Barefoot Running: Another Successful Run

I ran 2.25 miles today on the beach, barefoot. It felt so much better than my old way of running that I ran right past my stairs exit without realizing it and had to backtrack! I’ve read more of the Barefoot Running Step By Step book and now I know that the knees need to be bent bent bent. To get the idea across, the author compares himself to a crouching, running Groucho Marx. So I had a three part mantra as I jogged: head and back up straight, hips swaying, knees bending. And just like that, running has become easier.

The trickiest part is keeping an uplifted head/straight back so that my head was on top of my body while simultaneously concentrating on keeping my knees bent and springy. It feels a little like the two work against each other. But I’m guessing that it’s just a new technique for me and I need to practice.

And who doesn’t like proof that something’s working? My proof was in my footprints on the packed sand near the water’s edge: they showed that I was running with my feet less everted (turned out). As long as I kept my head vertically aligned with my body, my feet pointed forward much better. Amazing. This is what I was trying to do with Egoscue therapy but was not able to keep up the 30 minute daily exercise program. (I do however highly recommend Egoscue to treat musculoskeletal pain and strengthen specific muscles to bring the body into proper alignment – see egoscue.com). With my head on top of my body, running is definitely easier.

Barefoot Ken Bob writes that learning the correct way to run barefoot takes time. And that you will feel muscles you’ve not felt before. This is what I’m feeling right now, in my calves, balls of feet, and muscles right above the back of the knees. If I’m doing it right, gradually these stiff areas will feel less stiff.

More to come…

3 Responses to Barefoot Running: Another Successful Run

  1. Joe says:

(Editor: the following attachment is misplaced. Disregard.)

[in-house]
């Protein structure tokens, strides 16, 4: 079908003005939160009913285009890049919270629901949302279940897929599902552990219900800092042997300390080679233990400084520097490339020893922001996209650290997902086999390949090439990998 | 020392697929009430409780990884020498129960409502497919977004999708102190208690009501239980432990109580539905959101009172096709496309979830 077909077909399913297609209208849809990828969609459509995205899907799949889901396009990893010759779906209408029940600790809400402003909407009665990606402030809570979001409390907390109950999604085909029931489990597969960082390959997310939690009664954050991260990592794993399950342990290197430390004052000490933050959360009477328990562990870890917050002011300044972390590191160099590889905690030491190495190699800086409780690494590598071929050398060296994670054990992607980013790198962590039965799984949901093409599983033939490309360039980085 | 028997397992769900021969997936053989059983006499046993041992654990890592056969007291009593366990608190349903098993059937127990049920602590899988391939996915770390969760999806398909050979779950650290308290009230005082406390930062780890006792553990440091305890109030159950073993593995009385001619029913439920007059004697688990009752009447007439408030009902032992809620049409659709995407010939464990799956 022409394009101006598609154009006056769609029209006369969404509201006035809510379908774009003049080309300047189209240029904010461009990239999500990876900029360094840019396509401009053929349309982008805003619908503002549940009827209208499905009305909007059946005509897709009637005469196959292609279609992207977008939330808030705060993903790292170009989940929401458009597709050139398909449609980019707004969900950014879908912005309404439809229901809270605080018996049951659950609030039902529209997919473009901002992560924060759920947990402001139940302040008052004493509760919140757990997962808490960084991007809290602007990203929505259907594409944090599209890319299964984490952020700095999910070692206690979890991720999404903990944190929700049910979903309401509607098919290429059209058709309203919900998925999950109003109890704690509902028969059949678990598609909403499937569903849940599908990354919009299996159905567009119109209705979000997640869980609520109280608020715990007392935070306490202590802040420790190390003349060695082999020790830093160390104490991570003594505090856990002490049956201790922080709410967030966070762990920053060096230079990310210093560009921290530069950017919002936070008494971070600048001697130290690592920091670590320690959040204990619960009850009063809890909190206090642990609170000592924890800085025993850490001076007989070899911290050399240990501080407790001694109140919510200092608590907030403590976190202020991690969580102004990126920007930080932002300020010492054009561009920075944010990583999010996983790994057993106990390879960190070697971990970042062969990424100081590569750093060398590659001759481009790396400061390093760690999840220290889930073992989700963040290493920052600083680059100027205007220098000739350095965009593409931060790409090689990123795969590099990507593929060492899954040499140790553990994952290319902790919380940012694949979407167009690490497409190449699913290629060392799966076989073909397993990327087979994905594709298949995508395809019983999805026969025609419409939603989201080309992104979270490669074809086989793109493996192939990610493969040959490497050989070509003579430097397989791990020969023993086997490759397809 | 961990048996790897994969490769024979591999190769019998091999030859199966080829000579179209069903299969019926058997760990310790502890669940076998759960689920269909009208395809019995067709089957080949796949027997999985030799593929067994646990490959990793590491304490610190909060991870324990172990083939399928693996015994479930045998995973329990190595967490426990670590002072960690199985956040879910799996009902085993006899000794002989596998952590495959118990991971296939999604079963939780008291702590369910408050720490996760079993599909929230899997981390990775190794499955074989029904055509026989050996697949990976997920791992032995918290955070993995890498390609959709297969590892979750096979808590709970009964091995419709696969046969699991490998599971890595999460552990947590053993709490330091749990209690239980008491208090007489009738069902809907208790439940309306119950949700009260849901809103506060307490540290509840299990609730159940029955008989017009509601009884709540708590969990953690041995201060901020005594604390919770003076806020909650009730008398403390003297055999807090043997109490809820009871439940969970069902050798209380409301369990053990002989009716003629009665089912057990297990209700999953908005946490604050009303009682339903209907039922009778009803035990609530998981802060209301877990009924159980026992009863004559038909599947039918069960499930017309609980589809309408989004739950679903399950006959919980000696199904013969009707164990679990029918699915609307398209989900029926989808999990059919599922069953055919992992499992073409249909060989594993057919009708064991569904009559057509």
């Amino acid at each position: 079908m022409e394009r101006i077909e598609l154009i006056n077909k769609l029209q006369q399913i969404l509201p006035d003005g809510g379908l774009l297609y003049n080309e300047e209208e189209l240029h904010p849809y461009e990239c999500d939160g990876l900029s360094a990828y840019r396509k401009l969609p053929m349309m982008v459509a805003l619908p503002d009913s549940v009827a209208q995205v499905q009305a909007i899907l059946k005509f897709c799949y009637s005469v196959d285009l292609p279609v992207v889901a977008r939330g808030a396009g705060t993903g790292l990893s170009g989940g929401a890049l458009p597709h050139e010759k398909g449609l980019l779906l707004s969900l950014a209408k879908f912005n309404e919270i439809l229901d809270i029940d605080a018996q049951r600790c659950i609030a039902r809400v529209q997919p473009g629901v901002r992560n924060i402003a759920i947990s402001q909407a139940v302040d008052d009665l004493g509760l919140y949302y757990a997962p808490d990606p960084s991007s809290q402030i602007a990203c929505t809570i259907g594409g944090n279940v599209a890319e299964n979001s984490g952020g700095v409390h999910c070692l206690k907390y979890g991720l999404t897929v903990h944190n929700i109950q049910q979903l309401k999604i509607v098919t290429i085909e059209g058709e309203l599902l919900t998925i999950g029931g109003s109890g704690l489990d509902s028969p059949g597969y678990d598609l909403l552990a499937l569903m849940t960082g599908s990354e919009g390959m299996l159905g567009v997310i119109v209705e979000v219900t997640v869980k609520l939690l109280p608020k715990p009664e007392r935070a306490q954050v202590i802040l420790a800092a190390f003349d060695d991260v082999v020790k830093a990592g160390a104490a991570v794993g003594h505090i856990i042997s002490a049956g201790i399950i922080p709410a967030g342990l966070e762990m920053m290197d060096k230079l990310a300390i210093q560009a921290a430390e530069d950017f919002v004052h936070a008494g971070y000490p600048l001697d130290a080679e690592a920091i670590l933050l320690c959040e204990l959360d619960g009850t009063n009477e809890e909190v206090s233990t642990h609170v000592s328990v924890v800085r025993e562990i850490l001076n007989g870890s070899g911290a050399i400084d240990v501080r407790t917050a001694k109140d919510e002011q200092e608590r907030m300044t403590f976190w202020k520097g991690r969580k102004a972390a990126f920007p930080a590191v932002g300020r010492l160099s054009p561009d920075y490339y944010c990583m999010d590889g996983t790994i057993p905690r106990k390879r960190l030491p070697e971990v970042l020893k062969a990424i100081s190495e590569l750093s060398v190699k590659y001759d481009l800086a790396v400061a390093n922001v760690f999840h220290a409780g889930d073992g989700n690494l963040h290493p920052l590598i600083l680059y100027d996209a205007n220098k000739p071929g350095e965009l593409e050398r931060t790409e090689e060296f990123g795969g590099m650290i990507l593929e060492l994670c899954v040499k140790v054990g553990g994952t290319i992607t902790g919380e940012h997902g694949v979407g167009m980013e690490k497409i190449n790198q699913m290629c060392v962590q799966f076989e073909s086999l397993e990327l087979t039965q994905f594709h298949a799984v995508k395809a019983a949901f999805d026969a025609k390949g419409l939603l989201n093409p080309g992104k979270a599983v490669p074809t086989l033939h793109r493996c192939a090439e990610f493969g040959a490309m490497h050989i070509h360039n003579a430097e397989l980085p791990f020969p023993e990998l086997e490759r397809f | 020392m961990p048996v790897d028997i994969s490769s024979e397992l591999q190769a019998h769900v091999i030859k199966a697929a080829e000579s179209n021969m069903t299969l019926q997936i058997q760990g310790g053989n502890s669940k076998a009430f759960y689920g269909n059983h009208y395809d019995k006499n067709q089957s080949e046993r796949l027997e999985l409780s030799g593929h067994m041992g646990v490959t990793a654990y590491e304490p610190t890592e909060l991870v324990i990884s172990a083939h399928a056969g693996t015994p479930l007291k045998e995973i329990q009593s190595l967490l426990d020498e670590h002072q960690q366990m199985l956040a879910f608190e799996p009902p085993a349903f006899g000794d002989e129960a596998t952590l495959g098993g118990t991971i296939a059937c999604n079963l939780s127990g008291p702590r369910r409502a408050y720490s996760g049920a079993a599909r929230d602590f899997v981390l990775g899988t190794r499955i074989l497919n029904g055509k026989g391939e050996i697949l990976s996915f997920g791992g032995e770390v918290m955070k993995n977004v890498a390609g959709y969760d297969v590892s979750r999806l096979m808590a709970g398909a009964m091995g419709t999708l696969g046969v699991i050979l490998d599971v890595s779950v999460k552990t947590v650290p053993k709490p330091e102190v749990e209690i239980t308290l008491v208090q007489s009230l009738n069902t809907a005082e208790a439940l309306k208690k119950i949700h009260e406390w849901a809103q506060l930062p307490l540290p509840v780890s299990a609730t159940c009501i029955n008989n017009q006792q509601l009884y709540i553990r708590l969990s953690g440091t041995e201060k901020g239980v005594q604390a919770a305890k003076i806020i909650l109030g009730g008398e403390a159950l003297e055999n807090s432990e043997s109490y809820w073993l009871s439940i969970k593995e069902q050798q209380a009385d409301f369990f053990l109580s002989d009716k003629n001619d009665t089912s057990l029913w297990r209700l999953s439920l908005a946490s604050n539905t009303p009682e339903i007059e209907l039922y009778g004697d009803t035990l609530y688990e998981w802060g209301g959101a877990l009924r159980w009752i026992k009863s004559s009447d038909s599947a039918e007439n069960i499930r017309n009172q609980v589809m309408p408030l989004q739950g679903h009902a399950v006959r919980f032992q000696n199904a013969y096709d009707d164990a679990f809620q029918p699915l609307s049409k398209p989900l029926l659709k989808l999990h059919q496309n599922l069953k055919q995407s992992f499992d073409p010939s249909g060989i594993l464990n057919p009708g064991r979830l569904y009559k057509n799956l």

I am a new runner. I’ve never run in a race, or run a continuous mile even. However, when I wanted to start running, I learned about barefoot running. I researched it some more and discovered it was really the route I wanted to take. I was disappointed though, that there were no books on HOW to actually learn (or maybe there are, and I just didn’t find them).

  2. Amanda says:

    I’ve never run a race either. But maybe one day…I am very glad I found the Barefoot Running Step By Step book so that I could learn the correct form before embarking as a barefoot runner. I’m up to 20 minutes, barefoot on the road. Without stopping! And it feels great.

    Let us know how you do…

  3. Please forgive me for discovering your blog entry so late, but I wanted to say that experimentally-minded athletic walkers are also very interested in this kind of “Groucho-running” technique. In this experimental kind of walking, the only rule is always to have at least one foot on the ground, so that the leading foot makes contact before the rear foot leaves the ground. The fascinating thing is that many ultramarathon runners may actually be within this definition of walking during much of their long races, although it’s not necessarily their intention to maintain what we call “continuous contact” with the ground. They may simply have learned through experience that it’s a very low impact and sustainable technique to help them go the whole distance (often 50 miles or more). While the Groucho kind of technique is walking from a classical view — always at least one foot in contact with the ground — it’s very real running from a biomechanical view, since there’s a “bouncing” form of propulsion, just as in ordinary running which has an aerial or “float” phase where both feet are off the ground. So this is the kind of thing that can bring together runners and adventurous walkers. I’d love to learn more about your technique.

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